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One generation grom wild f2 means two generations of captive breeding then f3 and so on
 

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Here is how I recently explained it to someone from all of the reading I've done on here (correct me if there are any mistakes)...

"Technically (in the science world) F1's are produced from any two unrelated parents.

However, in the dart frog hobby, F1 is generally used to designate that the parents were wild-caught. F2 would be the froglets of F1s, F3 would be the froglets of F2s, and so on.

If you were to simply mix unrelated bloodlines and wanted to call the offspring F1s, you should probably list them as (Breeder)x(Breeder) F1s. This helps distinguish them as being a new genetic mix of captive breds rather than from wild-caught."
 

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Wendyshall: youre not saying that the f1s parents are supposed to technically be unrelated wild caughts right??? Hahah! Imagine trying to figure that one out...
 

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Wendy, that is my understanding as well. Although it can get tricky. I have two unrelated frogs who are offspring of two unrelated frogs. That's anF1 frog from two F1 frogs of different bloodlines (and thus requires remembering four different lines)....
 

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Man this got really convoluted really fast!!! But generally I get the idea. F1 equals the "First 1's born in captivity"....
 

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Wendyshall: youre not saying that the f1s parents are supposed to technically be unrelated wild caughts right??? Hahah! Imagine trying to figure that one out...
With as much frog "stuff" that we all have amassed, I think it's safe to assume that your DNA testing equipment is on the third shelf behind the vitamins... ;)
Wendy, that is my understanding as well. Although it can get tricky. I have two unrelated frogs who are offspring of two unrelated frogs. That's anF1 frog from two F1 frogs of different bloodlines (and thus requires remembering four different lines)....
So, would they then be listed as...
(Breeder/Breeder)x(Breeder/Breeder) F1's ???
Also from my understanding a F0xF1 will create offspring that are technically F2 just for reference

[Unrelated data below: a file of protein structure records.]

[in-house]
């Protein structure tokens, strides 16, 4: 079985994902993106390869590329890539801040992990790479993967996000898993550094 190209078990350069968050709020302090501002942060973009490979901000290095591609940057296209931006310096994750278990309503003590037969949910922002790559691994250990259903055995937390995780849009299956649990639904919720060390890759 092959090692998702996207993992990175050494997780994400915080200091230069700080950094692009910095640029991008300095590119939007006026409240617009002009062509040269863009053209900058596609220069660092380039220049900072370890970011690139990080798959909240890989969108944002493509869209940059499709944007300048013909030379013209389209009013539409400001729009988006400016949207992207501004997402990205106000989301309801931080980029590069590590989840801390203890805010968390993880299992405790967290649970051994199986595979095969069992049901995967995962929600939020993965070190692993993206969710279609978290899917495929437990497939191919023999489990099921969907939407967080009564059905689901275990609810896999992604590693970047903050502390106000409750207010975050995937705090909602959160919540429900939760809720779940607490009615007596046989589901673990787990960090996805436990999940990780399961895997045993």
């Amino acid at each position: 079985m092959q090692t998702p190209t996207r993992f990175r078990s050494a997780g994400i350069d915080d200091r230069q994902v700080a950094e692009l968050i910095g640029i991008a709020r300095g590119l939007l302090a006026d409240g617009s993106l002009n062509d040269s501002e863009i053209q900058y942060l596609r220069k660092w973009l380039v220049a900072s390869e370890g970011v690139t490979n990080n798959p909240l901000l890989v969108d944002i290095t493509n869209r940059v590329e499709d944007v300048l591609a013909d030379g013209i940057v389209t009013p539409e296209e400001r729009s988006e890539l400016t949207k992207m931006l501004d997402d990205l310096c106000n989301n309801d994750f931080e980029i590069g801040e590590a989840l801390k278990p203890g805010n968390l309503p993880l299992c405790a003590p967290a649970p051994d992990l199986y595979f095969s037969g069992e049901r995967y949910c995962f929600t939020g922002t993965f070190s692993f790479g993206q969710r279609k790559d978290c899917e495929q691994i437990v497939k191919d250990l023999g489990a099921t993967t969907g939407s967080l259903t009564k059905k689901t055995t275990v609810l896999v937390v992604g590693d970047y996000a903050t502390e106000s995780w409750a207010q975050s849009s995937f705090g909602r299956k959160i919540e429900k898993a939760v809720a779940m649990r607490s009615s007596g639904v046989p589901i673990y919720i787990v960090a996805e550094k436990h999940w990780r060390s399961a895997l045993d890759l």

Too bad there's no "F1.5". :D
But thanks for that one, I didn't know that.
Man this got really convoluted really fast!!! But generally I get the idea. F1 equals the "First 1's born in captivity"....
Yep...you got it. That's a good way to remember it.

What does the "F" actually stand for???
 

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With as much frog "stuff" that we all have amassed, I think it's safe to assume that your DNA testing equipment is on the third shelf behind the vitamins... ;)

So, would they then be listed as...
(Breeder/Breeder)x(Breeder/Breeder) F1's ???

Too bad there's no "F1.5". :D
But thanks for that one, I didn't know that.

Yep...you got it. That's a good way to remember it.

What does the "F" actually stand for???
Fillial - as in Fillial Generations.........

Unrelated line x Unrelated line = F1

Therefore WC x WC = F1

In order to get true F2's, you need to get direct descendent F1 x direct descendent F1 to equal true F2........

Every time you mix anything un-related, you revert back to F1's in the strict definition of the term...........
 

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Fillial - as in Fillial Generations.........

In order to get true F2's, you need to get direct descendent F1 x direct descendent F1 to equal true F2........

Every time you mix anything un-related, you revert back to F1's in the strict definition of the term...........
Fillial...oh, yes, now I remember reading that.

So true F2's are produced from sibling F1's, true F3's are from sibling F2's, etc...correct?
 

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Fillial...oh, yes, now I remember reading that.

So true F2's are produced from sibling F1's, true F3's are from sibling F2's, etc...correct?
In the strict definition yes........However, alot of people have used the term(s) to describe basic generations removed from the founding gene pool.......
 

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Here is how I recently explained it to someone from all of the reading I've done on here (correct me if there are any mistakes)...

"Technically (in the science world) F1's are produced from any two unrelated parents.

However, in the dart frog hobby, F1 is generally used to designate that the parents were wild-caught. F2 would be the froglets of F1s, F3 would be the froglets of F2s, and so on.

If you were to simply mix unrelated bloodlines and wanted to call the offspring F1s, you should probably list them as (Breeder)x(Breeder) F1s. This helps distinguish them as being a new genetic mix of captive breds rather than from wild-caught."
Actually it doesn't have to be unrelated pairs. It can be from two related animals. It designates the number of generations from a designated reproduction. However the hobby has adopted a custom that it means the number of generations from the wild. This is a problematic designation as for some people it results in a devaluing of animals of unknown filial generation or animals animals of more than a few generations from the wild.
 
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